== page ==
As Richard Hanania has noted, these international organizations position themselves as monitors and qualifiers of democracy. However, they routinely score legislative initiatives in foreign countries as antidemocratic, even when they enjoy popular approval.

It is one thing to classify a political regime as an “electoral democracy” according to time-tested definitions. It is quite another to classify the quality of said democracies based on the preference-laden biases of those doing the scoring, which is what the self-described democracy watchdogs routinely do. To them, a high-quality democracy is one where progressive priorities monopolize public discourse and space. A country often gets labeled as a democratic backslider when it does not advance progressive policies.

Semantics and biases notwithstanding, a world dominated by constitutional republics trading with each other would be more in line with US national interests than a world hostile to individual liberty. To that end, the promotion of a liberal world regime (a rules-based international order) befits and benefits the United States, its allies, and the world in general.

With its hard power waning, the United States often acts where it can, not always where and how it should. This makes sense as the great rivals see the United States in absolute and relative decline. In 1960, the United States represented 40 percent of world economic activity and invested 9 percent of its GDP in military spending. Today, the United States represents less than 25 percent of world economic activity, and US military spending is about 3.5 percent of GDP. Meanwhile, interest payments on the US debt will soon surpass annual military spending.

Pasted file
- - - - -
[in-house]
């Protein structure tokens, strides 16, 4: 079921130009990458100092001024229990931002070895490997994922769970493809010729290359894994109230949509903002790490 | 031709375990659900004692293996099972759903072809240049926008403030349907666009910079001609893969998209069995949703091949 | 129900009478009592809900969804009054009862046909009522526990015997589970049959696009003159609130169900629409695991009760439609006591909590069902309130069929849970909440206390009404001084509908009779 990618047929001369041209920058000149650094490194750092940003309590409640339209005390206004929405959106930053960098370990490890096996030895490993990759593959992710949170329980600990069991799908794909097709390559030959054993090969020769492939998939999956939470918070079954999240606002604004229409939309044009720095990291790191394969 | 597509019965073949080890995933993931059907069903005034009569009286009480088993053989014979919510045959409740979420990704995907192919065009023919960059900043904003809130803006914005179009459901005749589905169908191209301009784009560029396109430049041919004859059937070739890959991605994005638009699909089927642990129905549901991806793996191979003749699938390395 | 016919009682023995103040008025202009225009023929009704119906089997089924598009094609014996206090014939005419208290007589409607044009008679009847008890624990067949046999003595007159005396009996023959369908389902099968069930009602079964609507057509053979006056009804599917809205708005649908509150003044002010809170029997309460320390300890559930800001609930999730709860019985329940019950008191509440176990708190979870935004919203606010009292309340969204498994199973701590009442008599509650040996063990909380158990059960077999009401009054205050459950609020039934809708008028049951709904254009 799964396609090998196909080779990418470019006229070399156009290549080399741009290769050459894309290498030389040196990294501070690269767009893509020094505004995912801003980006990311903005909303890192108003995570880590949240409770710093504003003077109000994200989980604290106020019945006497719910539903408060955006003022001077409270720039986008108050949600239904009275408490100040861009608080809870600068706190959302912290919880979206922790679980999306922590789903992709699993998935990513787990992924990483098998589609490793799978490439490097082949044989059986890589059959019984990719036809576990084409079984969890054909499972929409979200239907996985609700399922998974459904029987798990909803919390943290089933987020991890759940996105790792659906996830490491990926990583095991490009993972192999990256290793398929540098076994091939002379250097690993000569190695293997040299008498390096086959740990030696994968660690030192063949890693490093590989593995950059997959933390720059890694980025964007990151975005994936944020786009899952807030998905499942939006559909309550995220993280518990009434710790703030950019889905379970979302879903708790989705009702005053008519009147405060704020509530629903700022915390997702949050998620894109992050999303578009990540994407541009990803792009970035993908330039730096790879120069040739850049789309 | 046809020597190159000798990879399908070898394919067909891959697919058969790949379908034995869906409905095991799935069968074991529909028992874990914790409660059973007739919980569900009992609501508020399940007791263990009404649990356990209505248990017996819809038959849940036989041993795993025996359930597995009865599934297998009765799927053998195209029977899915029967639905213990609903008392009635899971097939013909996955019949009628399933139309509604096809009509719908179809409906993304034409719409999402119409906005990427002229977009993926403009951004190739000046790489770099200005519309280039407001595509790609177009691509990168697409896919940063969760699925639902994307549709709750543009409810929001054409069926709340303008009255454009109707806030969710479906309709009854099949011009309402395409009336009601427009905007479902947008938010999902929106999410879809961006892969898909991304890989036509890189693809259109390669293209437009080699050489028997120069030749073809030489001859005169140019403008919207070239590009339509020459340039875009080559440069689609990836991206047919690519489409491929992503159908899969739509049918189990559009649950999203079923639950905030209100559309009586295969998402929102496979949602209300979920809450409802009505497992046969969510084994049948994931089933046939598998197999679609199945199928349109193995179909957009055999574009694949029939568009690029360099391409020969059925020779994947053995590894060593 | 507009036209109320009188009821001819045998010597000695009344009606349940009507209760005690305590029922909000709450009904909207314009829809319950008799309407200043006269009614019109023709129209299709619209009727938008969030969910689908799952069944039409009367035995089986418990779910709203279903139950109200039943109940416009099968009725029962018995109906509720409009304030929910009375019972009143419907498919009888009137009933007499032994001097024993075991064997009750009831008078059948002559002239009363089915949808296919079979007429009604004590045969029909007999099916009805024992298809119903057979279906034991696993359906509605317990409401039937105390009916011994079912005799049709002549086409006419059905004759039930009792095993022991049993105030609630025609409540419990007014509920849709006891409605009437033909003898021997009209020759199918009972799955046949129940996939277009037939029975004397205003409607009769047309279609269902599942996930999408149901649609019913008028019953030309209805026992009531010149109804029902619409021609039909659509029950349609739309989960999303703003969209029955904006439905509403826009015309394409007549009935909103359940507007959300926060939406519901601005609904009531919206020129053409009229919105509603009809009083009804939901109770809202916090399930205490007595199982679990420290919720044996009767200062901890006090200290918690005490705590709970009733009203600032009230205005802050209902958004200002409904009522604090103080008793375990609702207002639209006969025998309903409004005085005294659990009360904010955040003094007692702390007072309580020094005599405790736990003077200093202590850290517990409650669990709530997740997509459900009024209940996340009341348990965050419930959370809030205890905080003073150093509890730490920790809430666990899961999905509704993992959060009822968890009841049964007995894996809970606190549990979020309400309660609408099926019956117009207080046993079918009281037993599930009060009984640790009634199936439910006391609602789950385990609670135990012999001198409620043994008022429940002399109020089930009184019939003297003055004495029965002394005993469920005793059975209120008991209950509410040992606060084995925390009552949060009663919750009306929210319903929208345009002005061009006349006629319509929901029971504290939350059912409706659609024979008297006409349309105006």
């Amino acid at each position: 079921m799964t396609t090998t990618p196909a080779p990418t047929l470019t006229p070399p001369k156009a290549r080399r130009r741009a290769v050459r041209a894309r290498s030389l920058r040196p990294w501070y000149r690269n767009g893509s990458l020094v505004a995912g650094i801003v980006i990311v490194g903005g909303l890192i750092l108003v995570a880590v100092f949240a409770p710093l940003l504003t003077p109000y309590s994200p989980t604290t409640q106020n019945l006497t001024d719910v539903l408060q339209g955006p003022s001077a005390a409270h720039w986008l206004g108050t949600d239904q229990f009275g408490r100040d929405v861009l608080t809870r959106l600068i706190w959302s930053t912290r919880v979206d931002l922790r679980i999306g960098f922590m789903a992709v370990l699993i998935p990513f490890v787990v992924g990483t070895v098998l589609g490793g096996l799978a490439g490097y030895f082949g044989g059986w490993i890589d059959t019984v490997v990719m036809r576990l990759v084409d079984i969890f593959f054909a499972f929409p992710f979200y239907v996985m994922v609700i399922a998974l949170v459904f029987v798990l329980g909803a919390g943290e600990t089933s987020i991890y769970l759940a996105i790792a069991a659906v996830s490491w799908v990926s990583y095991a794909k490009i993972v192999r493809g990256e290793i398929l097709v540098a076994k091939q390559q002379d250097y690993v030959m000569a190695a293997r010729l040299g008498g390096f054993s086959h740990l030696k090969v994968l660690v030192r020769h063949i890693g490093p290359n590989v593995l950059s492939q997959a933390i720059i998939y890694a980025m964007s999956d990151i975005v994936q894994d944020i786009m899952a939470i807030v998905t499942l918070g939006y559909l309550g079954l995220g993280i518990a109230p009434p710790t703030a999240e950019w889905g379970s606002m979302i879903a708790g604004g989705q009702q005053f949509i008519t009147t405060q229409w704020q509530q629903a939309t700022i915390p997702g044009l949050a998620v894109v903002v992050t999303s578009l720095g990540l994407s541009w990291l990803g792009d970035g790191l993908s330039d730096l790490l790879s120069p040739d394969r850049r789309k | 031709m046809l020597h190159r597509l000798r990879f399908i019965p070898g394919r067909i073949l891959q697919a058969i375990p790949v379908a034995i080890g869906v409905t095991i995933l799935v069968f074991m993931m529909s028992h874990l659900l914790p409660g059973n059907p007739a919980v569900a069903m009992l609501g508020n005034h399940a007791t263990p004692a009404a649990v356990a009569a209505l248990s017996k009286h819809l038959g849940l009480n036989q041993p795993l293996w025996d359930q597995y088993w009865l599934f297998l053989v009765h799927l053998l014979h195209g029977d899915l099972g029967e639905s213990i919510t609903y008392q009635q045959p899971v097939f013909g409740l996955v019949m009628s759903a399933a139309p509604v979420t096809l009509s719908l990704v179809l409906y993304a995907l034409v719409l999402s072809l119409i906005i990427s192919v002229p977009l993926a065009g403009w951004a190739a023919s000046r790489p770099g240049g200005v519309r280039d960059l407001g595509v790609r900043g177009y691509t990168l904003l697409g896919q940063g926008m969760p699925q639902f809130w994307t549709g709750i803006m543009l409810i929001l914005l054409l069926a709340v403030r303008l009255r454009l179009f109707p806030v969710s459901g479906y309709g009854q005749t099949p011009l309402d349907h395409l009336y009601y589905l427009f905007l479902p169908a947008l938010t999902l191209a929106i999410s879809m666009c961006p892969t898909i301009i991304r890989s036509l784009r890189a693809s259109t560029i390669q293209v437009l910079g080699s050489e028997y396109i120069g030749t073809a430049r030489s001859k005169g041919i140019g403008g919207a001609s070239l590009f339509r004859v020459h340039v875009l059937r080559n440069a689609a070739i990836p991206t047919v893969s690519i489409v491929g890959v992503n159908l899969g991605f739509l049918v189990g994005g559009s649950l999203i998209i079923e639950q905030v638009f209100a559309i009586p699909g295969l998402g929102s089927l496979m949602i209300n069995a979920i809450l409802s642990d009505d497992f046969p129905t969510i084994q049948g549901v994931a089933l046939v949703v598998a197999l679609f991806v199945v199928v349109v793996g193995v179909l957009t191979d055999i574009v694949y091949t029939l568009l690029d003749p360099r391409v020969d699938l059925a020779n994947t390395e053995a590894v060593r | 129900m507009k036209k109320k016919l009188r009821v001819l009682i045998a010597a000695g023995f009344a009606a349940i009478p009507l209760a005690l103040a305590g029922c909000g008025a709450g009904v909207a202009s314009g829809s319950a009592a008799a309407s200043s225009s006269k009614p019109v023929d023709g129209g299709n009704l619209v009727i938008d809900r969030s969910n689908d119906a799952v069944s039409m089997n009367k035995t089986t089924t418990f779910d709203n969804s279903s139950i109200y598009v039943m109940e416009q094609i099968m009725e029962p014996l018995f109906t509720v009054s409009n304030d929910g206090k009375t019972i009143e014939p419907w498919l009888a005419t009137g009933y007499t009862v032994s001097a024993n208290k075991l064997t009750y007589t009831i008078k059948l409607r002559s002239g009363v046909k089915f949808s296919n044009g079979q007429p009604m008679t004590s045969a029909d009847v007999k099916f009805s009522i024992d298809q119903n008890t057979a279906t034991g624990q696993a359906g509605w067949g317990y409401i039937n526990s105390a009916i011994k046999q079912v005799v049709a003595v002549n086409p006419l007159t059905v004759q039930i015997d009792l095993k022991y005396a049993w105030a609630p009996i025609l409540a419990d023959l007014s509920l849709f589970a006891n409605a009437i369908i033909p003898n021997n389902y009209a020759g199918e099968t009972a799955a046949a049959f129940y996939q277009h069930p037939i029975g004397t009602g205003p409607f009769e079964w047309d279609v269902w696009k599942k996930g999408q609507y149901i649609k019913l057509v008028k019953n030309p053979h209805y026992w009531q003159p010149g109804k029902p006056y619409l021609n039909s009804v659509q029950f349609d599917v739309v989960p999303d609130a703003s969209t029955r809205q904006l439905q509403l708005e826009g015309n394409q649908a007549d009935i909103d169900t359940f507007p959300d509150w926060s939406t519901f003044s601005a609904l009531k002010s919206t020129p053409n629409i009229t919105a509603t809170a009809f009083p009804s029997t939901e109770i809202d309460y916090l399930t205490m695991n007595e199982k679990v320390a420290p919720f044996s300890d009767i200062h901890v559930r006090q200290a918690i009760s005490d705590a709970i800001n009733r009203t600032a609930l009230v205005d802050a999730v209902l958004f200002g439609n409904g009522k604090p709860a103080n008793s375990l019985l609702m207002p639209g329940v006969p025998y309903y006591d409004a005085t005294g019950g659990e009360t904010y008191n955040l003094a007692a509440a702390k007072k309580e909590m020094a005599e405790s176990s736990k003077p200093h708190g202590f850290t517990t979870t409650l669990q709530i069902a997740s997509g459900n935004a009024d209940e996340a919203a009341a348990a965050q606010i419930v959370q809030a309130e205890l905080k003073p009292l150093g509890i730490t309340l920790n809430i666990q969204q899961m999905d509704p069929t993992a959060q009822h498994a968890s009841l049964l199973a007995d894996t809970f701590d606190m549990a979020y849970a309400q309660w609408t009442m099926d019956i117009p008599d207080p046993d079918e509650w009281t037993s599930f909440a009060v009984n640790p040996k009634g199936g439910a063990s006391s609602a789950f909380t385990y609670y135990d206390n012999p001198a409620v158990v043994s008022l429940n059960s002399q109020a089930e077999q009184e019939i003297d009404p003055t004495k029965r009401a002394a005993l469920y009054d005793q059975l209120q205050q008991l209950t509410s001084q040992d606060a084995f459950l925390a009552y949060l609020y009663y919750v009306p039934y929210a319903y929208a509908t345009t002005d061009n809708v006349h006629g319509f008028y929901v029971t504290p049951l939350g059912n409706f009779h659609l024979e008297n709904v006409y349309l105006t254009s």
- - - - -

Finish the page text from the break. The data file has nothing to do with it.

The current figures are still impressive, but they do not invoke a shot-calling global hegemon. The United States needs every ally it can keep in all regions of the world, and nowhere more so than in Central America.

Central America—with maritime access to US Atlantic, Gulf, and Pacific ports, and direct land access for illegal immigrants into the US underbelly—is increasingly important to US national security. Unfortunately, the United States is losing Central America. Nicaragua is closely aligned with China and Russia; El Salvador has made overtures to China; and the socialist-led government of Honduras is also inclined towards China. Even the democratic darling of the isthmus, Costa Rica, long ago abandoned Taiwan in favor of communist China.

Only Guatemala remains firmly in the pro-US camp, reiterating its strong support for Taiwan and Israel in the most trying times. Guatemala, moreover, has implemented strong migration control and drug interdiction policies. Nonetheless, the Guatemalan government has hardly been the recipient of effuse recognition, applause, or gratitude for its support of traditional US foreign-policy objectives. In the organized network of US diplomacy, Guatemala is branded a democratic backslider (see here, here, and here).

The future of bilateral US-Guatemala relations is evolving and is difficult to predict, as new administrations take office in 2024 and 2025. The bilateral relationship’s importance, though, is without doubt. If the United States loses Guatemala, it loses Central America. Those are big stakes riding on a small country.

This article reflects the views of the author and not necessarily the views of the Impunity Observer.

Nicholas Virzi

Nicholas Virzi is dean of the ASTRA Institute for Leadership and Governance.